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A Gunrun Project


Topic Topics Environment Pollution

This post is part of a forthcoming multimedia series produced by The GroundTruth Project focusing on the Marshall Islands, a US legacy of nuclear contamination and a looming threat posed by climate change. Coleen Jose, Kim Wall and Jan Hendrik Hinzel reported from the Marshall Islands to Northwest Arkansas

Waves from a seasonal king tide flooded a gas station and battered the low-lying atoll of the Marshall Islands where the highest elevation is 10 meters above sea level. Scientists project that the low-lying atolls will become uninhabitable before a significant rise in sea level submerges the land. Water and its manifestations as floods and storms is a constant reminder that wherever you stand, a strip of land separates you from the vast ocean.

Waves from a seasonal king tide flooded a gas station and battered the low-lying atoll of the Marshall Islands where the highest elevation is 10 meters above sea level. Scientists project that the low-lying atolls will become uninhabitable before a significant rise in sea level submerges the land. Water and its manifestations as floods and storms is a constant reminder that wherever you stand, a strip of land separates you from the vast ocean.

The Marshall Islands in the North Pacific is one of the most remote places on the planet. Between 1946 and 1958, the United States detonated 67 nuclear and thermonuclear bombs over the atolls. The population was exposed to radiation, displaced then subjected to decades of medical testing as part of classified military projects.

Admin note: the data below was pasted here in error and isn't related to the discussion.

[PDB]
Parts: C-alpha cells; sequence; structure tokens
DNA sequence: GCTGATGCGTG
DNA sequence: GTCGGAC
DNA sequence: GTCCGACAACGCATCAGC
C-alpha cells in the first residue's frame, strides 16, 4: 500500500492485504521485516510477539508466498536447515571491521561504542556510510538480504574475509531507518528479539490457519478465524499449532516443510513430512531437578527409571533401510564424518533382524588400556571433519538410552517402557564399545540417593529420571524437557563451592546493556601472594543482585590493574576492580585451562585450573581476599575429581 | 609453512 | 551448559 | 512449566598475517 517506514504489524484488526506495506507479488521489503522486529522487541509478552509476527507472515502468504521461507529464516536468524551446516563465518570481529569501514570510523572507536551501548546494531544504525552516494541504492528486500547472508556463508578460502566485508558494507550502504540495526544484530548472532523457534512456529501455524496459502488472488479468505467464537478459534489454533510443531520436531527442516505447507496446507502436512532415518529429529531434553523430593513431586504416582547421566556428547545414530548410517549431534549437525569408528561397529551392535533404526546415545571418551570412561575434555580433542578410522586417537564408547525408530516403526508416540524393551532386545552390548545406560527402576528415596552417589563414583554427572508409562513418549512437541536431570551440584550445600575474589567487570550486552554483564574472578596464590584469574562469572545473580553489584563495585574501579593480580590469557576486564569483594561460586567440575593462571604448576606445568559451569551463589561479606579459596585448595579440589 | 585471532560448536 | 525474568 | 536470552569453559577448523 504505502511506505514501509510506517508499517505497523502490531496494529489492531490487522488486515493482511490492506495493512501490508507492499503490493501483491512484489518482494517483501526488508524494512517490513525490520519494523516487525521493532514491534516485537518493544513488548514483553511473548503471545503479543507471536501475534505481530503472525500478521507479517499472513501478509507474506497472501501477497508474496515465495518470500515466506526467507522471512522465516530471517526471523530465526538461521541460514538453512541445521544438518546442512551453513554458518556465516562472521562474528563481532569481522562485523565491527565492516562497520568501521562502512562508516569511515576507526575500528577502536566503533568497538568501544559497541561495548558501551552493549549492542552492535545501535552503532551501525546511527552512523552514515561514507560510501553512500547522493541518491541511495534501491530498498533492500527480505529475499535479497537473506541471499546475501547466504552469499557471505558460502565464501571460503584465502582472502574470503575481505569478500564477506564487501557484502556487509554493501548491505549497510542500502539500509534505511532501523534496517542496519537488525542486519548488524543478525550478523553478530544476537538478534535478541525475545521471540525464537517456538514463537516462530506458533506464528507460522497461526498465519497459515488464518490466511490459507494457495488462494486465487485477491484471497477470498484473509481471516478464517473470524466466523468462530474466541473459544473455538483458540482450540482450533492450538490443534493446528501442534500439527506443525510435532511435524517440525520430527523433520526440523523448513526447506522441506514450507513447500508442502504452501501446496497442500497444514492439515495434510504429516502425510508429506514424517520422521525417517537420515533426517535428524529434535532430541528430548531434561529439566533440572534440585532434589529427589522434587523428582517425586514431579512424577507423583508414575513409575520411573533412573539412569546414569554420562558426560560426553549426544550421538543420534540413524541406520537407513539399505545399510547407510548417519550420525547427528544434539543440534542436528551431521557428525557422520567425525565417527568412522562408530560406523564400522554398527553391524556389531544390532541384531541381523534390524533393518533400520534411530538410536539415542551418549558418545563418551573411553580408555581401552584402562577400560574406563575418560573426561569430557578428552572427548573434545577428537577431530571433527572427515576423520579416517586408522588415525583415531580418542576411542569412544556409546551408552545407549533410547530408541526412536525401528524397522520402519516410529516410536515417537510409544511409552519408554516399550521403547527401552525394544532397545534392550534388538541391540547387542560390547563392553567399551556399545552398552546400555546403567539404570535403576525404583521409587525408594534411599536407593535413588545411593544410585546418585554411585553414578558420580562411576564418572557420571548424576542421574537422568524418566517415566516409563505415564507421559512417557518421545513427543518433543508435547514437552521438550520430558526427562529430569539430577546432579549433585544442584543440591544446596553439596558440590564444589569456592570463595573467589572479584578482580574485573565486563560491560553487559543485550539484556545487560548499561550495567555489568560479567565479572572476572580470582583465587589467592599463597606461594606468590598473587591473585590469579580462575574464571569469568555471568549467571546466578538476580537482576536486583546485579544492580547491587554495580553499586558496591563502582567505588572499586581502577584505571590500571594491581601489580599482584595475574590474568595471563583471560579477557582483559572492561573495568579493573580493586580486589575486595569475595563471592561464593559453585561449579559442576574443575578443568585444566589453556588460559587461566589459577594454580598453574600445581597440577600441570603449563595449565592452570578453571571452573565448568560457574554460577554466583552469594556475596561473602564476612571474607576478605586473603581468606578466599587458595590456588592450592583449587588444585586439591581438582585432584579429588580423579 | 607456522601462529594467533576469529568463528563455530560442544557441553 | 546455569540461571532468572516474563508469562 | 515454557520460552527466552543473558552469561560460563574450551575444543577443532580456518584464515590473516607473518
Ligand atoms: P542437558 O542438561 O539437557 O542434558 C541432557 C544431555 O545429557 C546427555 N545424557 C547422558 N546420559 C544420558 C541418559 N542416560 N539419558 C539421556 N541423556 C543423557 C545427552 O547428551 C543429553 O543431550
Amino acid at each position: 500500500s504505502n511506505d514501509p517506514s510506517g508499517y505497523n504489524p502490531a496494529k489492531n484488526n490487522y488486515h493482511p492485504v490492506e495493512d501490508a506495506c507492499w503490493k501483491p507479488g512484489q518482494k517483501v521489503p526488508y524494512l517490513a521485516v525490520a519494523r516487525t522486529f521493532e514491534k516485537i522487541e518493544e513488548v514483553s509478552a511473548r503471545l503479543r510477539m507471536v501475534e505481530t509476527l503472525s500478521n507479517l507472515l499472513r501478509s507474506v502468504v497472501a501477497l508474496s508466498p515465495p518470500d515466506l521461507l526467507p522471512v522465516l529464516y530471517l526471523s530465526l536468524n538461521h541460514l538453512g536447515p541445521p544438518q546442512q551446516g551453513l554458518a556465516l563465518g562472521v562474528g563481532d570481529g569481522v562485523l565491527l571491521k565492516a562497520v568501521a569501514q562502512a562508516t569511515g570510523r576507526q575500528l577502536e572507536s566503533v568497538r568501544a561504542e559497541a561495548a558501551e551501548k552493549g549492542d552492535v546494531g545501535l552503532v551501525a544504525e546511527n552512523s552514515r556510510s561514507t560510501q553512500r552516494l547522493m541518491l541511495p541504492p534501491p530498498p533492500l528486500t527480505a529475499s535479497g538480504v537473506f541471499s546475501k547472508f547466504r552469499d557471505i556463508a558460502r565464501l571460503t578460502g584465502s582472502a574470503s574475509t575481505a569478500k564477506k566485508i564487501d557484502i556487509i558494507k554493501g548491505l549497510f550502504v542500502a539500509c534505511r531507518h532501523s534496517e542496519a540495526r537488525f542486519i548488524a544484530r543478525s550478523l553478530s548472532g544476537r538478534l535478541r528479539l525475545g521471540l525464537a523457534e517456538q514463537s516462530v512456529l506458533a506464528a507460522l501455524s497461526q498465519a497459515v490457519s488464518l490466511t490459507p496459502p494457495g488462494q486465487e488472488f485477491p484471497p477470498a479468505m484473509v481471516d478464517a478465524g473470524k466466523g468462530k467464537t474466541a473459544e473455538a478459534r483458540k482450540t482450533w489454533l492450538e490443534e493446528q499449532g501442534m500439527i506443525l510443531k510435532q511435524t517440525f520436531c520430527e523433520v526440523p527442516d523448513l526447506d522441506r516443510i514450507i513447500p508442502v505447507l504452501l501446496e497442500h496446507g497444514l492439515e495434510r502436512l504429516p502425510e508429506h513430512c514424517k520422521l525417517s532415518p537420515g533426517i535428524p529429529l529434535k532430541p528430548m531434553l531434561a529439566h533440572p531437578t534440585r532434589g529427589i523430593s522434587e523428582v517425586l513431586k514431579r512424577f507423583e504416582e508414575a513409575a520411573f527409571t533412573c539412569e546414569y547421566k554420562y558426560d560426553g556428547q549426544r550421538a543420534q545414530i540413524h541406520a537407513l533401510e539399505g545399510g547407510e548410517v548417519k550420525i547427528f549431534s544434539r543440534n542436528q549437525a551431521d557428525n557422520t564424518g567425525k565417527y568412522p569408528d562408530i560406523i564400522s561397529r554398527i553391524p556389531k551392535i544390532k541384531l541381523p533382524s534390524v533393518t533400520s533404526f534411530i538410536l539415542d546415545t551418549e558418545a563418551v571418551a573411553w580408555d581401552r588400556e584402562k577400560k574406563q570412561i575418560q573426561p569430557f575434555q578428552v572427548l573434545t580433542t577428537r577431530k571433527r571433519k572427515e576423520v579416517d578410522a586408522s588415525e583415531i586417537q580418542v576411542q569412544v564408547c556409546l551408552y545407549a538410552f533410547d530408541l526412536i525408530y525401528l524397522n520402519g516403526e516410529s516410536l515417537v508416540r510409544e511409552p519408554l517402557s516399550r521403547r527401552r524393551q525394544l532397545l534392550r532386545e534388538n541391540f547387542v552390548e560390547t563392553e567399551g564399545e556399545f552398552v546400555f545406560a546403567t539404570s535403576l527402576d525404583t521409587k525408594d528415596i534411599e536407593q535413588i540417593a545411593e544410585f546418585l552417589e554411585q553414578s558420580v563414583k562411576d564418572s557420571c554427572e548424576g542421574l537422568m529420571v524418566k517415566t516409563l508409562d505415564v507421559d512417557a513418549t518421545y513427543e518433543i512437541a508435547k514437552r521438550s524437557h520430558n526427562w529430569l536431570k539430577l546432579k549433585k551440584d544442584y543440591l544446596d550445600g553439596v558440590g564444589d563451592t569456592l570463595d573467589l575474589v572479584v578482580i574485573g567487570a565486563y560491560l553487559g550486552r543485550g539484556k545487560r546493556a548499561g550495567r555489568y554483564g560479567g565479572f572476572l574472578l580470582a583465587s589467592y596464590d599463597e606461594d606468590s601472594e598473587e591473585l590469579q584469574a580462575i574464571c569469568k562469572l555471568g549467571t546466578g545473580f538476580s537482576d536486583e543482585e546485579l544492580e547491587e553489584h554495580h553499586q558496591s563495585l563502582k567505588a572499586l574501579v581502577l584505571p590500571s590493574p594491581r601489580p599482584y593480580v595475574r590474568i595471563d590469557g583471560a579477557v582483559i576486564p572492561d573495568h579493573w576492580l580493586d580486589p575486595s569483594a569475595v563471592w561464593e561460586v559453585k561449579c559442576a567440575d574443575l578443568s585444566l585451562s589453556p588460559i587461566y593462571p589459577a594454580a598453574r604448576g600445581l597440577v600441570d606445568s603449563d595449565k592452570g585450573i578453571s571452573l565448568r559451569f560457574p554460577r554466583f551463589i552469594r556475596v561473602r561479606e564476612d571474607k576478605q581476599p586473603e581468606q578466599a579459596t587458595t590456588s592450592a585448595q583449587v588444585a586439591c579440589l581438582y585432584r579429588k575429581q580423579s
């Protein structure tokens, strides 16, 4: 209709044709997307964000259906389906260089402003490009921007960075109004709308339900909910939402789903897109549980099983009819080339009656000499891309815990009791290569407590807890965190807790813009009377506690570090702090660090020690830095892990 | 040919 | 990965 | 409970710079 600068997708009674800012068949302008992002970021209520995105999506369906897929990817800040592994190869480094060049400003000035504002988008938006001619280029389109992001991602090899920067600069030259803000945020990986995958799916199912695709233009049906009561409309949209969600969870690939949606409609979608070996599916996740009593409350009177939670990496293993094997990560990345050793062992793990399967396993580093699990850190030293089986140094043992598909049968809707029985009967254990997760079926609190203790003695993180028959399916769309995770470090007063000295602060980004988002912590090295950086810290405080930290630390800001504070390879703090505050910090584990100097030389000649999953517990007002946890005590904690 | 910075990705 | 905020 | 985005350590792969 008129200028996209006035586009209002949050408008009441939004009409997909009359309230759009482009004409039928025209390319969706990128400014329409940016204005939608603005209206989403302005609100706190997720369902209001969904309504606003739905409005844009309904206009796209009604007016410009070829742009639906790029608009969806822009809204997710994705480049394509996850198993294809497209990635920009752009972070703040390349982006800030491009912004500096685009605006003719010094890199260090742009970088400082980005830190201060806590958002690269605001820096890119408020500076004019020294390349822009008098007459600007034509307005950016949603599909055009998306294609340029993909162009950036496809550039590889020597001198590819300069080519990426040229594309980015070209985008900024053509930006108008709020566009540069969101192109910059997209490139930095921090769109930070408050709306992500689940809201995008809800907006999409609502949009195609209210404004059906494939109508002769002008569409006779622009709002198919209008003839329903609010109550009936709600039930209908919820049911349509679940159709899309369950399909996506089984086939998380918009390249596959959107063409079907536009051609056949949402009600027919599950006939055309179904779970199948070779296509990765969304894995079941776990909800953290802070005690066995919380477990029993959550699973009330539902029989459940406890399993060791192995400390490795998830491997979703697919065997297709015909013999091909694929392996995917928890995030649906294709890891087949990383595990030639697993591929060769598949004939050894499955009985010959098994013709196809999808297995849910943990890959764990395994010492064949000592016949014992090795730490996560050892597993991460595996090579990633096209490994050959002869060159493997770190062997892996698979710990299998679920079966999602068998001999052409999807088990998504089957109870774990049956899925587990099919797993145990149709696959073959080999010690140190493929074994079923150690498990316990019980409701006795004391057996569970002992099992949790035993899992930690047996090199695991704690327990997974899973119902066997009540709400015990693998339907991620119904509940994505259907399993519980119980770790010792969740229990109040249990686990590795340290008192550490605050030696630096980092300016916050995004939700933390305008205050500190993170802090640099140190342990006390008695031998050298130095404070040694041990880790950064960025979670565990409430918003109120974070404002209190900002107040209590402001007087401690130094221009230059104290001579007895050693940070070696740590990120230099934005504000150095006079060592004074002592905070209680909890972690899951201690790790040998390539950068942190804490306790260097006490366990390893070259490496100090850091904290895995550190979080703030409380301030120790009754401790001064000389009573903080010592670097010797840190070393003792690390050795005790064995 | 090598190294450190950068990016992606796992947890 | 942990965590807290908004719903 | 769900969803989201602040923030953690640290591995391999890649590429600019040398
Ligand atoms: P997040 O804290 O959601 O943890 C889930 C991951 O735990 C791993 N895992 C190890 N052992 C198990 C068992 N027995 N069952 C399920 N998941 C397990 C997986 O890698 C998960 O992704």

On Enewetak atoll, it was difficult to imagine that the 29 necklace-shaped thin strips of land and a striking blue lagoon where our reporting team journeyed to was witness to nuclear tests and a bomb 1,000 times as powerful as the one that decimated Hiroshima. The ‘forgotten atoll’, as some have described Enewetak, is home to hundreds of Marshallese living in the only repatriated nuclear ground zero.

Children stand on a seawall in the remote atoll of Enewetak in the Marshall Islands. Hours later, the government issued a tropical storm warning of strong winds and storm surge from Typhoon Bavi. Because of climate change, the low-lying nation could become uninhabitable before a significant rise in sea level submerges the land—intensifying and more frequent typhoons, drought and salinization of plants is putting pressure on the growing population to migrate outside of the country.

Children stand on a seawall in the remote atoll of Enewetak in the Marshall Islands. Hours later, the government issued a tropical storm warning of strong winds and storm surge from Typhoon Bavi. Because of climate change, the low-lying nation could become uninhabitable before a significant rise in sea level submerges the land—intensifying and more frequent typhoons, drought and salinization of plants is putting pressure on the growing population to migrate outside of the country.

A continuing contamination from a US nuclear legacy, still under-reported, is beginning to emerge in international discussion as the low-lying atolls grapple with the impacts of climate change. Increasingly frequent and unpredictable storms, inundation and severe drought are becoming more common in the Marshall Islands. Waves are destroying homes while breadfruit trees wither from salt spray.

Our forthcoming multimedia series is a deep dive into the stories existing alongside the vast Pacific Ocean. We’re examining the country’s experience with a nuclear legacy, climate change and migration to the United States where we follow a growing Marshallese community in Northwest Arkansas.